October 25, 2012
Blind ref costume outrages visually impaired
By MICHAEL MUI, QMI Agency
VANCOUVER - A Canadian society for the blind is outraged by a U.S. company for selling Halloween costumes locally that allow people to dress up as a “blind referee,” in reference to bad sports officiating.
Carolyn Gunn, president of the Alliance for Equality of Blind Canadians’ Nanaimo, B.C., chapter, said she found the costume at the Spirit Halloween costume shop recently and confronted the manager.
“It came with sunglasses, a foldable-collapsible tapping stick and a referee shirt. I couldn’t believe it. I was completely devastated,” she said Wednesday.
“What kind of message is that relaying to kids? Or adults? There’s enough of a barrier going on for people with disabilities, this is just a mockery of the whole thing.”
Speaking as legal counsel for the New Jersey-based company’s head office, Kevin Mahoney told QMI Agency the company did not intend to discriminate against the visually impaired.
“It was not our intention to mock anyone who may be suffering from blindness or being impaired with that regard,” he said.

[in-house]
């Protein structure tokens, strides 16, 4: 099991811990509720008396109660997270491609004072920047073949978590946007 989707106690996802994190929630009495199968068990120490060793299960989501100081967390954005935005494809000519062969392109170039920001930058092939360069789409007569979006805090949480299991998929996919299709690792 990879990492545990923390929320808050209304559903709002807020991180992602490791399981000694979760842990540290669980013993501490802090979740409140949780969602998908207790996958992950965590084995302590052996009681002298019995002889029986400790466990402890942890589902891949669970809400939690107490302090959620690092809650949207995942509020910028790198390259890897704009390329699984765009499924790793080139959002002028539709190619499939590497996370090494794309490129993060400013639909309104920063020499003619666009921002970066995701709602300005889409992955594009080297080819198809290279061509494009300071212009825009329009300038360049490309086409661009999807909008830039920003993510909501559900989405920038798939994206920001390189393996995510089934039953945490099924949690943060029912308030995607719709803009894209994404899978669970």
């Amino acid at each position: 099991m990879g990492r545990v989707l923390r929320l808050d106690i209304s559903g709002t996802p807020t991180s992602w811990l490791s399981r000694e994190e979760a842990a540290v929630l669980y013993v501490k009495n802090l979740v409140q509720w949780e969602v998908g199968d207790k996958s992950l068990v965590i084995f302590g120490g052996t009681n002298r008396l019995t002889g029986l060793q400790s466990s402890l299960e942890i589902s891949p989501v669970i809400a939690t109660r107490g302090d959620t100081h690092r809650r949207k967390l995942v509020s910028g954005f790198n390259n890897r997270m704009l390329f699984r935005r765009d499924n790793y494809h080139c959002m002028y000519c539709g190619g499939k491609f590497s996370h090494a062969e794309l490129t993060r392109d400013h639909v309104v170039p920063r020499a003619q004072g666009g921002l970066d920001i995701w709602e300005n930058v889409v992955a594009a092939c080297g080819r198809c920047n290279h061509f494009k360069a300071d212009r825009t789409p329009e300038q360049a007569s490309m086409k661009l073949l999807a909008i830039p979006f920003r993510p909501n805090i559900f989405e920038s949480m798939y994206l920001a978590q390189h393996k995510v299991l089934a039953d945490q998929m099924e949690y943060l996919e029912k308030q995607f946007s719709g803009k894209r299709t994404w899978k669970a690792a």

“The referee costume and the accessories are just to play upon the common theme or joke regarding blind referees. That’s a theme that’s certainly widespread, you’ll see other costumes sold on the Internet.”
Gunn, however, said she’s more concerned by how some may wear the costume and use the cane on Halloween, presenting a danger that drivers could get confused and disregard yielding to actual people with blindness.
According to a section of B.C.’s Guide Animal Act, “A person who is not a blind person according to accepted medical standards must not carry or use a white cane.”
A “white cane” is defined under the act as a cane or walking stick with at least the upper-two-thirds coloured white.
Mahoney said the company hasn’t made any decision yet to pull the product from shelves, but said they will investigate.
“We’ll certainly evaluate the issue.”